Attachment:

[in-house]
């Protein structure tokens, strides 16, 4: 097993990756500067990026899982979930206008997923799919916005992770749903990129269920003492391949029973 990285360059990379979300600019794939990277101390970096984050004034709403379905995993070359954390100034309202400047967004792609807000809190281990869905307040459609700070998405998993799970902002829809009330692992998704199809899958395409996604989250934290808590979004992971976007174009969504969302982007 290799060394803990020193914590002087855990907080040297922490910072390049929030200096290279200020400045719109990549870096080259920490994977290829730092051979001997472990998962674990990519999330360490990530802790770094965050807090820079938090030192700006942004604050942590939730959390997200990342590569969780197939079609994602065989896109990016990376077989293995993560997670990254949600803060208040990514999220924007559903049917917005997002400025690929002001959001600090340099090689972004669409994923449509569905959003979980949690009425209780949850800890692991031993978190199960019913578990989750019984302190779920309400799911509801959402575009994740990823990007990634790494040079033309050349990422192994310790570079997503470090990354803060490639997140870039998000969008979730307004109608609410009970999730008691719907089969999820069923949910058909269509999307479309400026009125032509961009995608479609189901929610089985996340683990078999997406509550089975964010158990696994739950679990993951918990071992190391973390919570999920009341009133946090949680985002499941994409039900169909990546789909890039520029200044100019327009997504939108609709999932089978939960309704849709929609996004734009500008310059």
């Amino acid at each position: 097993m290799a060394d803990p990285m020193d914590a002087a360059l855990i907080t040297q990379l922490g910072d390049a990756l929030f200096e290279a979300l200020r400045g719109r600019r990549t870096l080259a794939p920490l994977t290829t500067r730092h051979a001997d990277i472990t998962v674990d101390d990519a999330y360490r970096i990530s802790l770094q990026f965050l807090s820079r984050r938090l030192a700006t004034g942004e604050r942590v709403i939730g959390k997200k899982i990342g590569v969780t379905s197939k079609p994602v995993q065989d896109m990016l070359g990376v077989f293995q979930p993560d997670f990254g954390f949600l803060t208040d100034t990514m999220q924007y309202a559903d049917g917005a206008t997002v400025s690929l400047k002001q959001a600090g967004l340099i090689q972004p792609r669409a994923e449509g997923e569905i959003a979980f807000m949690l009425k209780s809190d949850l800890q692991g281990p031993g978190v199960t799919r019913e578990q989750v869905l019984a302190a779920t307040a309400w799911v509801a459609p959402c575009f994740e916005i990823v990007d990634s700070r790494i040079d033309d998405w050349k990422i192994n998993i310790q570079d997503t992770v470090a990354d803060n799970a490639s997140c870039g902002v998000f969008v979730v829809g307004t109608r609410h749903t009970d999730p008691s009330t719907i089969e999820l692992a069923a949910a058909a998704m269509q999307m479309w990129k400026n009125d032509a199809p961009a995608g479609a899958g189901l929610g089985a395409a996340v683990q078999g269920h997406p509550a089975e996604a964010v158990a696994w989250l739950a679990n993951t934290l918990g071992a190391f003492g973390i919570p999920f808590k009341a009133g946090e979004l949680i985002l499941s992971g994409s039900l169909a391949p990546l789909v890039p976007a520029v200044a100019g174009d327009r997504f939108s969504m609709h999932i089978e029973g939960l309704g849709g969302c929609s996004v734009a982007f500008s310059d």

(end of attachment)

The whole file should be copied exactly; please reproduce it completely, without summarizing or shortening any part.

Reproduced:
[in-house]
């Protein structure tokens, strides 16, 4: 097993990756500067990026899982979930206008997923799919916005992770749903990129269920003492391949029973 990285360059990379979300600019794939990277101390970096984050004034709403379905995993070359954390100034309202400047967004792609807000809190281990869905307040459609700070998405998993799970902002829809009330692992998704199809899958395409996604989250934290808590979004992971976007174009969504969302982007 290799060394803990020193914590002087855990907080040297922490910072390049929030200096290279200020400045719109990549870096080259920490994977290829730092051979001997472990998962674990990519999330360490990530802790770094965050807090820079938090030192700006942004604050942590939730959390997200990342590569969780197939079609994602065989896109990016990376077989293995993560997670990254949600803060208040990514999220924007559903049917917005997002400025690929002001959001600090340099090689972004669409994923449509569905959003979980949690009425209780949850800890692991031993978190199960019913578990989750019984302190779920309400799911509801959402575009994740990823990007990634790494040079033309050349990422192994310790570079997503470090990354803060490639997140870039998000969008979730307004109608609410009970999730008691719907089969999820069923949910058909269509999307479309400026009125032509961009995608479609189901929610089985996340683990078999997406509550089975964010158990696994739950679990993951918990071992190391973390919570999920009341009133946090949680985002499941994409039900169909990546789909890039520029200044100019327009997504939108609709999932089978939960309704849709929609996004734009500008310059």
């Amino acid at each position: 097993m290799a060394d803990p990285m020193d914590a002087a360059l855990i907080t040297q990379l922490g910072d390049a990756l929030f200096e290279a979300l200020r400045g719109r600019r990549t870096l080259a794939p920490l994977t290829t500067r730092h051979a001997d990277i472990t998962v674990d101390d990519a999330y360490r970096i990530s802790l770094q990026f965050l807090s820079r984050r938090l030192a700006t004034g942004e604050r942590v709403i939730g959390k997200k899982i990342g590569v969780t379905s197939k079609p994602v995993q065989d896109m990016l070359g990376v077989f293995q979930p993560d997670f990254g954390f949600l803060t208040d100034t990514m999220q924007y309202a559903d049917g917005a206008t997002v400025s690929l400047k002001q959001a600090g967004l340099i090689q972004p792609r669409a994923e449509g997923e569905i959003a979980f807000m949690l009425k209780s809190d949850l800890q692991g281990p031993g978190v199960t799919r019913e578990q989750v869905l019984a302190a779920t307040a309400w799911v509801a459609p959402c575009f994740e916005i990823v990007d990634s700070r790494i040079d033309d998405w050349k990422i192994n998993i310790q570079d997503t992770v470090a990354d803060n799970a490639s997140c870039g902002v998000f969008v979730v829809g307004t109608r609410h749903t009970d999730p008691s009330t719907i089969e999820l692992a069923a949910a058909a998704m269509q999307m479309w990129k400026n009125d032509a199809p961009a995608g479609a899958g189901l929610g089985a395409a996340v683990q078999g269920h997406p509550a089975e996604a964010v158990a696994w989250l739950a679990n993951t934290l918990g071992a190391f003492g973390i919570p999920f808590k009341a009133g946090e979004l949680i985002l499941s992971g994409s039900l169909a391949p990546l789909v890039p976007a520029v200044a100019g174009d327009r997504f939108s969504m609709h999932i089978e029973g939960l309704g849709g969302c929609s996004v734009a982007f500008s310059d």